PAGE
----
Lord Heseltine calls on ministers to create jobs and boost economic growth in England's cities
Boosting economic growth in England's biggest cities is vital to create more jobs, a senior Conservative has said.
Former deputy prime minister Lord Heseltine said he wanted to see power decentralised away from Whitehall and into major urban centres such as Manchester, Leeds and Newcastle.
Lord Heseltine's 228-page report details how he believes the coalition should produce a long-term strategy for economic growth outside London.
In the document, which was commissioned by Chancellor George Osborne, Lord Heseltine suggests that up to £250,000 of new public funding should be given to local enterprise partnerships (LEPs) over the next few years.
He also calls for growth funds administered by different government departments to be brought together into a single pot for local areas.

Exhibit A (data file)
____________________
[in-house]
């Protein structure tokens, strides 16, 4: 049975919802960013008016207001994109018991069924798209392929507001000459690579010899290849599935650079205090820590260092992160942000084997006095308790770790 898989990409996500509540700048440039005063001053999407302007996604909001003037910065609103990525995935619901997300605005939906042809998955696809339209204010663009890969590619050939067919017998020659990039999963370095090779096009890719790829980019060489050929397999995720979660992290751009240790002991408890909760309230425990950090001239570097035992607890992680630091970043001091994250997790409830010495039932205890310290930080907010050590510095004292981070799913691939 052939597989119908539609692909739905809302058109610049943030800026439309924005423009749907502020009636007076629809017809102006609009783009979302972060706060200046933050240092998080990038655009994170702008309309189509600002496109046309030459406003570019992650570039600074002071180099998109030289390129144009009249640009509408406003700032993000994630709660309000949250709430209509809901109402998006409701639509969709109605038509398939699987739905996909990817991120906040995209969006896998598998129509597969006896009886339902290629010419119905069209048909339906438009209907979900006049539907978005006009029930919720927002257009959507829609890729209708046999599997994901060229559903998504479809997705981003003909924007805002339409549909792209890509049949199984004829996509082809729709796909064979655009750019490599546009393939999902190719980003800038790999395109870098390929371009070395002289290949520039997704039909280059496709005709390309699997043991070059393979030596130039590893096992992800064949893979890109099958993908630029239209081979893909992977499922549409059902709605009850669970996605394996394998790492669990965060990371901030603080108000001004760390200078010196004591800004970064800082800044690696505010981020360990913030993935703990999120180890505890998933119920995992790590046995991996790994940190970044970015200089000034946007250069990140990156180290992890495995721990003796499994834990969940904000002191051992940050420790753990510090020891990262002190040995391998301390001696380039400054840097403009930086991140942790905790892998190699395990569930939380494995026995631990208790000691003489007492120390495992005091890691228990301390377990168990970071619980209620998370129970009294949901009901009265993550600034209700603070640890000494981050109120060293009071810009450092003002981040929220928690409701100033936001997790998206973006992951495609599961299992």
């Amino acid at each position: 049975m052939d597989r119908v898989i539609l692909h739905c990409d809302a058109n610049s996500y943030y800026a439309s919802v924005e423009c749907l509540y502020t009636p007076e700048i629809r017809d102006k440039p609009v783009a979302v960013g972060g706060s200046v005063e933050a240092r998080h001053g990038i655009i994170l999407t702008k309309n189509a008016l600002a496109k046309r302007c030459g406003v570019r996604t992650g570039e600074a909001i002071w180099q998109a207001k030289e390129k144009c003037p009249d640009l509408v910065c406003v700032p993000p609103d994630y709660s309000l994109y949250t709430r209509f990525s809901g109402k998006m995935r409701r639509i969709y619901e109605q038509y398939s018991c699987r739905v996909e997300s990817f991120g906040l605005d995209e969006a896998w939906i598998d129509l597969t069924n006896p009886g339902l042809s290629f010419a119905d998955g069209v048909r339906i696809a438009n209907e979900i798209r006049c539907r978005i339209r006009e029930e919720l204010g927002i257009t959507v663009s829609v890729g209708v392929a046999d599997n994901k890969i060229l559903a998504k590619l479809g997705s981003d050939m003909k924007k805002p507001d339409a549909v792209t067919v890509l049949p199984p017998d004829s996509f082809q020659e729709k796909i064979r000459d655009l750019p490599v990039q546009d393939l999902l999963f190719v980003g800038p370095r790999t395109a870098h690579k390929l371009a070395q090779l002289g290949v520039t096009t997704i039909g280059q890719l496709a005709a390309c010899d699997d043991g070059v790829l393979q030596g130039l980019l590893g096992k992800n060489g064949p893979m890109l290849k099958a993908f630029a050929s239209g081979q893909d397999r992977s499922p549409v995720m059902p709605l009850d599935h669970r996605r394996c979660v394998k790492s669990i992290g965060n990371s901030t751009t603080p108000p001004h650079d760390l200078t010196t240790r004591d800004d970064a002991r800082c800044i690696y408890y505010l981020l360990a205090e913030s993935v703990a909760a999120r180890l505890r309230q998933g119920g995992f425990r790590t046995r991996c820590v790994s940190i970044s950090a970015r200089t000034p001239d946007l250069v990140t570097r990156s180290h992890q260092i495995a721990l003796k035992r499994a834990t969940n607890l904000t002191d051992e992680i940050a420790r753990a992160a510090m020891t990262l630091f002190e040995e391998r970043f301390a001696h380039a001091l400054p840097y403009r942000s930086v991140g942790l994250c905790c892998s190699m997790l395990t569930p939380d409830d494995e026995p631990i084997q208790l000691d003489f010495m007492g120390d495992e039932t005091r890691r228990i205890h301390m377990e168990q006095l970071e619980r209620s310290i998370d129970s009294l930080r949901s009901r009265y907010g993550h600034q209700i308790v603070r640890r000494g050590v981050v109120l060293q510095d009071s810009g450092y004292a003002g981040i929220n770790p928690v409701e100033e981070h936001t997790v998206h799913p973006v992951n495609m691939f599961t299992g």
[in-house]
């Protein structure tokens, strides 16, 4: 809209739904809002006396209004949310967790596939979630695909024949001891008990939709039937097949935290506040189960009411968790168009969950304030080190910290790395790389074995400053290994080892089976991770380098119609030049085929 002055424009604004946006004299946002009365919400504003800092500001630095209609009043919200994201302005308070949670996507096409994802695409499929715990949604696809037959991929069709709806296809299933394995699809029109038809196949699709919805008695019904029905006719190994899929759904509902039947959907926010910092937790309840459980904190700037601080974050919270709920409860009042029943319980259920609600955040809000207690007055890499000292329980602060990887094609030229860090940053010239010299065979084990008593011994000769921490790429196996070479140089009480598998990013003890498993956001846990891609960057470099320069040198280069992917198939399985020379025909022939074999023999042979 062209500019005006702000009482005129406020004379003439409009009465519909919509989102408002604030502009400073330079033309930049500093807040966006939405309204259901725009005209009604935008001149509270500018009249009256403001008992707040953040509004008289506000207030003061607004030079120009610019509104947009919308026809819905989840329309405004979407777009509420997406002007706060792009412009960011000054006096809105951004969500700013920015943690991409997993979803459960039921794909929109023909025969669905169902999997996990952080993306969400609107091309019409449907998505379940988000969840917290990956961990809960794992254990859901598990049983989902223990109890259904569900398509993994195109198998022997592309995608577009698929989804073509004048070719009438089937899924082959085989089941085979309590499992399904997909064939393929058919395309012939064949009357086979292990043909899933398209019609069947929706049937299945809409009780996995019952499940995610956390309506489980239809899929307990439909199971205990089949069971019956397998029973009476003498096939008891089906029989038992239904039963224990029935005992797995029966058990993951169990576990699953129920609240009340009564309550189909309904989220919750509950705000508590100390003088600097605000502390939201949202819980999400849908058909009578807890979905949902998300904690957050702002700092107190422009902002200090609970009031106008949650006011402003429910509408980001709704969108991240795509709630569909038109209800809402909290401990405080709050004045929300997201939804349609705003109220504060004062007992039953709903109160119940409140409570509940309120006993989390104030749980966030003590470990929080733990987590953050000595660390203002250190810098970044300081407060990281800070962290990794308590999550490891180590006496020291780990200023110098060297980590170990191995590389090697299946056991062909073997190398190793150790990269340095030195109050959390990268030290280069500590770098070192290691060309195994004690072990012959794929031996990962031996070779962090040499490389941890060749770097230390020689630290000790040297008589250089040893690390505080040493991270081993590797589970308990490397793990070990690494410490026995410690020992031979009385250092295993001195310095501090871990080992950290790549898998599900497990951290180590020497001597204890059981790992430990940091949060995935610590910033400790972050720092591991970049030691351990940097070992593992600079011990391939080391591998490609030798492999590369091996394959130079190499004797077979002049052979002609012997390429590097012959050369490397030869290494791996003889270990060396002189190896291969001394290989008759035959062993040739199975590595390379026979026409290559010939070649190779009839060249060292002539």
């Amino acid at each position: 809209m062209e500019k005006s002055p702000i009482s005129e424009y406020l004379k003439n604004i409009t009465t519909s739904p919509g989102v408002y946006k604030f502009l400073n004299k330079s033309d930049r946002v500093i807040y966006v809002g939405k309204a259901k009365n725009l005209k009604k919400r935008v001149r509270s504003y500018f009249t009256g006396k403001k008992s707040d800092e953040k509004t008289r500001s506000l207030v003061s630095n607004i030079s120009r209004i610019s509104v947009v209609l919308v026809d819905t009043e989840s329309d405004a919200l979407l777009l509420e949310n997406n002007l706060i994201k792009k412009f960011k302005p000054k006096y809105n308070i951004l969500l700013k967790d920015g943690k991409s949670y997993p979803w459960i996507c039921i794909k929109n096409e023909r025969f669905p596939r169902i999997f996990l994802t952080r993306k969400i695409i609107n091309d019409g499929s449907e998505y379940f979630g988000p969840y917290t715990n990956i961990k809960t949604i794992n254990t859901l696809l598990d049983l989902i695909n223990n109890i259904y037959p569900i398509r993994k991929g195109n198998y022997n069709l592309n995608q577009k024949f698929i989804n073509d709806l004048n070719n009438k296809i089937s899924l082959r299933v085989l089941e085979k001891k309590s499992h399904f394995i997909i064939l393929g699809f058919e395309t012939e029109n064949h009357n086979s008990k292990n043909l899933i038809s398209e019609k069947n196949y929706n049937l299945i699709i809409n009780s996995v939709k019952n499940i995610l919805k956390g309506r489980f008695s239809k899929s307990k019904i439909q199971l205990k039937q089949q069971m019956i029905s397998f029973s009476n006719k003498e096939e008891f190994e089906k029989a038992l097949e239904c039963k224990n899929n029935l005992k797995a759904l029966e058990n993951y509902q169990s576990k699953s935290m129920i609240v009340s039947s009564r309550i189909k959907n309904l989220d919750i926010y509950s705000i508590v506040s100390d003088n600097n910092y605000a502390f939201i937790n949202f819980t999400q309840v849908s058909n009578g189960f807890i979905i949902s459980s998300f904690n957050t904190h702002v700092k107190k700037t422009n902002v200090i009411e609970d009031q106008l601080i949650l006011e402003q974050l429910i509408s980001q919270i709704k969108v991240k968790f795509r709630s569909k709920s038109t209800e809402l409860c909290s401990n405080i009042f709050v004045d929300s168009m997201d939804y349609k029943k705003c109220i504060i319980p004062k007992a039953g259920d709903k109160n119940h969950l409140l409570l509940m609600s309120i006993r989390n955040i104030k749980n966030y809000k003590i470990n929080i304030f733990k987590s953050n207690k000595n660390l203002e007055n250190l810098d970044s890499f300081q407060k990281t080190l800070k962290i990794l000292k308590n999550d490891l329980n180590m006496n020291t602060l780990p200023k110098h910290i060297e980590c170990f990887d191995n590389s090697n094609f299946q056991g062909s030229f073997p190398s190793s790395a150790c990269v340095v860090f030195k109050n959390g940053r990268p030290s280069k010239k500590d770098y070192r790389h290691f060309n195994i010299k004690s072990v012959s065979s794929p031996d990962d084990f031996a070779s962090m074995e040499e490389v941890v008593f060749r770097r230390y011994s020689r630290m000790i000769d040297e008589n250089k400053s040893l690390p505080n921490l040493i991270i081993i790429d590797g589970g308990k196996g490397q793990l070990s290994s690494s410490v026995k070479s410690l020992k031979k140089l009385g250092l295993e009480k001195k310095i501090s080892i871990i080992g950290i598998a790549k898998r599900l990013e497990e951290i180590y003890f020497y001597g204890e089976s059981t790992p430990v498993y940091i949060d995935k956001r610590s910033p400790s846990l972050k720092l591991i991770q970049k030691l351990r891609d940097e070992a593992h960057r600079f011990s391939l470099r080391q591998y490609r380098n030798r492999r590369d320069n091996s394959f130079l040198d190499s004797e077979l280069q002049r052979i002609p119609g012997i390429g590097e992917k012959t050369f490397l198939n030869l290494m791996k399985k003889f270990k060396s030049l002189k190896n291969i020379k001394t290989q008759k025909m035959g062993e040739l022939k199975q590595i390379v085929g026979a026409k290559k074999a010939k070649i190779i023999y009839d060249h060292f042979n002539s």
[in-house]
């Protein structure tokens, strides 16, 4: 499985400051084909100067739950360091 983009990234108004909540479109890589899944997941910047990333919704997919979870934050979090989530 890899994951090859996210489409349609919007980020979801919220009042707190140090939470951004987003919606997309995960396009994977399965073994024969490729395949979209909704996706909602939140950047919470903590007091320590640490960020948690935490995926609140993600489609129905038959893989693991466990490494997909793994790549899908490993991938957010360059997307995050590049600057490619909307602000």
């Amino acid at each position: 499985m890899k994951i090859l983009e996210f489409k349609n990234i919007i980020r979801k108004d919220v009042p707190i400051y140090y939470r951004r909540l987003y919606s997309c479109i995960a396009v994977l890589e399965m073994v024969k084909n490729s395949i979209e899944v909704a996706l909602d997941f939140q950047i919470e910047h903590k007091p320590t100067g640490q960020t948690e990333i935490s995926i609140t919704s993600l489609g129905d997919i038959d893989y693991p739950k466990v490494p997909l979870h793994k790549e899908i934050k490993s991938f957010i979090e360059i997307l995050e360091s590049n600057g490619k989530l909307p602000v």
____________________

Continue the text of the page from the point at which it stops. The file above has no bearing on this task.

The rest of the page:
His ideas have been welcomed by some business leaders, but Lord Heseltine acknowledged that they would go down like a "lead balloon" in parts of Whitehall.
The suggestion that government departments should lose some of their power is unlikely to be popular, he admitted.
But his report claims that too much power has been accumulated in London and calls for more public money to be spent on helping to unlock the potential of provincial English cities.
His proposals include the formation of a new national growth council, to be chaired by the Prime Minister, and a wider cross-government focus on driving growth and wealth creation.
Lord Heseltine told BBC Radio 4 that the Government was doing an "extremely good" job, but said it needed to go "further and faster" towards moving power away from London.
He added: "There is an urgency. Across the world there are emerging economies after our jobs. They are using every known device to get part of what we want.
"We have to mobilise every resource. We have enormous excellence in companies and universities, but the average needs to be jacked up."
Lord Heseltine also said he wants to see ministers taking "another stride" to unleash the potential of the regions, adding: "The key question is whether we can use the scarce public money to mobilise the potential of provincial English cities."
Copyright Press Association 2012